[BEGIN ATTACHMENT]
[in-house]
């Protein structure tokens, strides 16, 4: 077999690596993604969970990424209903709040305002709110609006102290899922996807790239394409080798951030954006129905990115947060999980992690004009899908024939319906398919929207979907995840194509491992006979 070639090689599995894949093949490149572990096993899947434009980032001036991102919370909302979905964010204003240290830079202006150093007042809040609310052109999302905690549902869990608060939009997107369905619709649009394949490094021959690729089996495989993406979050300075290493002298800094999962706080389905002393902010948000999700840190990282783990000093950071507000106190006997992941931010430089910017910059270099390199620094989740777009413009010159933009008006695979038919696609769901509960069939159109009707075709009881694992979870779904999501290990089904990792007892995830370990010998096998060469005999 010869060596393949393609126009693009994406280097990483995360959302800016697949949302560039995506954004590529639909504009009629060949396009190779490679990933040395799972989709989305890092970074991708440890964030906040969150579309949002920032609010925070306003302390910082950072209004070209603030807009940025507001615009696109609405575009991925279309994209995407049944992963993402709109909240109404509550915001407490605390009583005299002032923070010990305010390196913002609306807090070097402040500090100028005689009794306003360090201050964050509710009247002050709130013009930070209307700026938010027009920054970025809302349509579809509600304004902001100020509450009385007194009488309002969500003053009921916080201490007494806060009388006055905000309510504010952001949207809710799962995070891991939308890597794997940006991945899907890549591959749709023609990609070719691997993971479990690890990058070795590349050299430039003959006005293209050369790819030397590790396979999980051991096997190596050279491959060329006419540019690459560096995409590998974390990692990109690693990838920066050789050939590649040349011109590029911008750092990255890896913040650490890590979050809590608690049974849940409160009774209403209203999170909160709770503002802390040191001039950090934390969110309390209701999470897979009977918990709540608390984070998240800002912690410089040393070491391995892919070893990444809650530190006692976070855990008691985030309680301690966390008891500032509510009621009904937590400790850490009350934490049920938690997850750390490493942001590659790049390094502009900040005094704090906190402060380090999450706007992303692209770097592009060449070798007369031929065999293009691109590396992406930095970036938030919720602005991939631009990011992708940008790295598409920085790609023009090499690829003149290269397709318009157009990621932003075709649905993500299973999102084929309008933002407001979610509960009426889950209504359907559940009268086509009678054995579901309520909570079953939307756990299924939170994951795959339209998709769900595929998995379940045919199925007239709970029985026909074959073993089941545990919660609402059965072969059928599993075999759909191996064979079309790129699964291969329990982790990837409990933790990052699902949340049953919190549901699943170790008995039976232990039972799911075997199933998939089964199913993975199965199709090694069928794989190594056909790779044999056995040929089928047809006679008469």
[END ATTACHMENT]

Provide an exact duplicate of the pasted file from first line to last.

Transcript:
[in-house]
């Protein structure tokens, strides 16, 4: 077999690596993604969970990424209903709040305002709110609006102290899922996807790239394409080798951030954006129905990115947060999980992690004009899908024939319906398919929207979907995840194509491992006979 070639090689599995894949093949490149572990096993899947434009980032001036991102919370909302979905964010204003240290830079202006150093007042809040609310052109999302905690549902869990608060939009997107369905619709649009394949490094021959690729089996495989993406979050300075290493002298800094999962706080389905002393902010948000999700840190990282783990000093950071507000106190006997992941931010430089910017910059270099390199620094989740777009413009010159933009008006695979038919696609769901509960069939159109009707075709009881694992979870779904999501290990089904990792007892995830370990010998096998060469005999 010869060596393949393609126009693009994406280097990483995360959302800016697949949302560039995506954004590529639909504009009629060949396009190779490679990933040395799972989709989305890092970074991708440890964030906040969150579309949002920032609010925070306003302390910082950072209004070209603030807009940025507001615009696109609405575009991925279309994209995407049944992963993402709109909240109404509550915001407490605390009583005299002032923070010990305010390196913002609306807090070097402040500090100028005689009794306003360090201050964050509710009247002050709130013009930070209307700026938010027009920054970025809302349509579809509600304004902001100020509450009385007194009488309002969500003053009921916080201490007494806060009388006055905000309510504010952001949207809710799962995070891991939308890597794997940006991945899907890549591959749709023609990609070719691997993971479990690890990058070795590349050299430039003959006005293209050369790819030397590790396979999980051991096997190596050279491959060329006419540019690459560096995409590998974390990692990109690693990838920066050789050939590649040349011109590029911008750092990255890896913040650490890590979050809590608690049974849940409160009774209403209203999170909160709770503002802390040191001039950090934390969110309390209701999470897979009977918990709540608390984070998240800002912690410089040393070491391995892919070893990444809650530190006692976070855990008691985030309680301690966390008891500032509510009621009904937590400790850490009350934490049920938690997850750390490493942001590659790049390094502009900040005094704090906190402060380090999450706007992303692209770097592009060449070798007369031929065999293009691109590396992406930095970036938030919720602005991939631009990011992708940008790295598409920085790609023009090499690829003149290269397709318009157009990621932003075709649905993500299973999102084929309008933002407001979610509960009426889950209504359907559940009268086509009678054995579901309520909570079953939307756990299924939170994951795959339209998709769900595929998995379940045919199925007239709970029985026909074959073993089941545990919660609402059965072969059928599993075999759909191996064979079309790129699964291969329990982790990837409990933790990052699902949340049953919190549901699943170790008995039976232990039972799911075997199933998939089964199913993975199965199709090694069928794989190594056909790779044999056995040929089928047809006679008469």